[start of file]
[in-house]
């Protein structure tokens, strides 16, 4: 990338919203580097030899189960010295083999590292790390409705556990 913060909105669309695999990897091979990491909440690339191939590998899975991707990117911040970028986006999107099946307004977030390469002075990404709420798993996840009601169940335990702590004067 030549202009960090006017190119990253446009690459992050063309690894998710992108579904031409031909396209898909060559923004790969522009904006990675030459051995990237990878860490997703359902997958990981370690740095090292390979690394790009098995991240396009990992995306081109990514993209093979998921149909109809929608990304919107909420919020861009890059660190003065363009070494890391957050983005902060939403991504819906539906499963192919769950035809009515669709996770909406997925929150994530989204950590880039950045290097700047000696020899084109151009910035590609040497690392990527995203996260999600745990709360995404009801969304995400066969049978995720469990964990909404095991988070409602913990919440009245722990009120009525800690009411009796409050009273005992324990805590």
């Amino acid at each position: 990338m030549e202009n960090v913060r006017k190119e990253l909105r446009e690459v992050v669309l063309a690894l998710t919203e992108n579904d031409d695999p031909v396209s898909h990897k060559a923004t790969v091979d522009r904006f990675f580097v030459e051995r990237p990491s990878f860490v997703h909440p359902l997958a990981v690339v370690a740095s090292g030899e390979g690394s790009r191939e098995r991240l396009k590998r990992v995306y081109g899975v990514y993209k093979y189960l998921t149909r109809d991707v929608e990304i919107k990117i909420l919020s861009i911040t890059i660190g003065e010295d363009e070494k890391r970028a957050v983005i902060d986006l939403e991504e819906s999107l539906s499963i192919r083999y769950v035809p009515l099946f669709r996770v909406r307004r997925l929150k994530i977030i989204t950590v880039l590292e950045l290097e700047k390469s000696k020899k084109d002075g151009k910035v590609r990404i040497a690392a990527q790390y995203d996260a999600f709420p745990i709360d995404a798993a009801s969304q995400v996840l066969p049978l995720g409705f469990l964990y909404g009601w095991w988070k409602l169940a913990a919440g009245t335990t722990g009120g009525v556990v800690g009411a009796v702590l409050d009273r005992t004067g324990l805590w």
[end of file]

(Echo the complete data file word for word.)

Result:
[in-house]
């Protein structure tokens, strides 16, 4: 990338919203580097030899189960010295083999590292790390409705556990 913060909105669309695999990897091979990491909440690339191939590998899975991707990117911040970028986006999107099946307004977030390469002075990404709420798993996840009601169940335990702590004067 030549202009960090006017190119990253446009690459992050063309690894998710992108579904031409031909396209898909060559923004790969522009904006990675030459051995990237990878860490997703359902997958990981370690740095090292390979690394790009098995991240396009990992995306081109990514993209093979998921149909109809929608990304919107909420919020861009890059660190003065363009070494890391957050983005902060939403991504819906539906499963192919769950035809009515669709996770909406997925929150994530989204950590880039950045290097700047000696020899084109151009910035590609040497690392990527995203996260999600745990709360995404009801969304995400066969049978995720469990964990909404095991988070409602913990919440009245722990009120009525800690009411009796409050009273005992324990805590």
């Amino acid at each position: 990338m030549e202009n960090v913060r006017k190119e990253l909105r446009e690459v992050v669309l063309a690894l998710t919203e992108n579904d031409d695999p031909v396209s898909h990897k060559a923004t790969v091979d522009r904006f990675f580097v030459e051995r990237p990491s990878f860490v997703h909440p359902l997958a990981v690339v370690a740095s090292g030899e390979g690394s790009r191939e098995r991240l396009k590998r990992v995306y081109g899975v990514y993209k093979y189960l998921t149909r109809d991707v929608e990304i919107k990117i909420l919020s861009i911040t890059i660190g003065e010295d363009e070494k890391r970028a957050v983005i902060d986006l939403e991504e819906s999107l539906s499963i192919r083999y769950v035809p009515l099946f669709r996770v909406r307004r997925l929150k994530i977030i989204t950590v880039l590292e950045l290097e700047k390469s000696k020899k084109d002075g151009k910035v590609r990404i040497a690392a990527q790390y995203d996260a999600f709420p745990i709360d995404a798993a009801s969304q995400v996840l066969p049978l995720g409705f469990l964990y909404g009601w095991w988070k409602l169940a913990a919440g009245t335990t722990g009120g009525v556990v800690g009411a009796v702590l409050d009273r005992t004067g324990l805590w």